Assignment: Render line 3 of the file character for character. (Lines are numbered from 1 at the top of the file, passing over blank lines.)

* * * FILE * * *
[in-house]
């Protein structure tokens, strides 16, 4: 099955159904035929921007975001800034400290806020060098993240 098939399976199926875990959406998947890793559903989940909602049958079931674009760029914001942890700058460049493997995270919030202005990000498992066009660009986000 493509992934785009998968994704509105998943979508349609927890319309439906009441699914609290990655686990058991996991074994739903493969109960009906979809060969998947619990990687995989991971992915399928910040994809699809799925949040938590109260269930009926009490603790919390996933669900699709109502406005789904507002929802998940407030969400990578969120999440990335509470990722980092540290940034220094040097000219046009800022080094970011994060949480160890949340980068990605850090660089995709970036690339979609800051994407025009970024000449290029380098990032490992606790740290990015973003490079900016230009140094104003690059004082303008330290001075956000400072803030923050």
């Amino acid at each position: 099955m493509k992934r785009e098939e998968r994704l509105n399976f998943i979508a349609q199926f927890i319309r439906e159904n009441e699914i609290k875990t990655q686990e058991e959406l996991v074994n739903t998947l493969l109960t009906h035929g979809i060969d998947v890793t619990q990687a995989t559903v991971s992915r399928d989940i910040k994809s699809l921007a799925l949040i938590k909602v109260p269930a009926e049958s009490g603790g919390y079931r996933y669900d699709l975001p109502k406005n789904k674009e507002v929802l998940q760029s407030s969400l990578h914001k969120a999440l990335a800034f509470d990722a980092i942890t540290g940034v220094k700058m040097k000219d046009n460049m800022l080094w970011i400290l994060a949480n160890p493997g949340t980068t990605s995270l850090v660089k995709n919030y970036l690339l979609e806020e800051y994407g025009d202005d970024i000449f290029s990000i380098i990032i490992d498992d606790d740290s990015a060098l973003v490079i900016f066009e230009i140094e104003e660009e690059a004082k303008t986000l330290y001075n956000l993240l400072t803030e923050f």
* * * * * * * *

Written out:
């Amino acid at each position: 099955m493509k992934r785009e098939e998968r994704l509105n399976f998943i979508a349609q199926f927890i319309r439906e159904n009441e699914i609290k875990t990655q686990e058991e959406l996991v074994n739903t998947l493969l109960t009906h035929g979809i060969d998947v890793t619990q990687a995989t559903v991971s992915r399928d989940i910040k994809s699809l921007a799925l949040i938590k909602v109260p269930a009926e049958s009490g603790g919390y079931r996933y669900d699709l975001p109502k406005n789904k674009e507002v929802l998940q760029s407030s969400l990578h914001k969120a999440l990335a800034f509470d990722a980092i942890t540290g940034v220094k700058m040097k000219d046009n460049m800022l080094w970011i400290l994060a949480n160890p493997g949340t980068t990605s995270l850090v660089k995709n919030y970036l690339l979609e806020e800051y994407g025009d202005d970024i000449f290029s990000i380098i990032i490992d498992d606790d740290s990015a060098l973003v490079i900016f066009e230009i140094e104003e660009e690059a004082k303008t986000l330290y001075n956000l993240l400072t803030e923050f």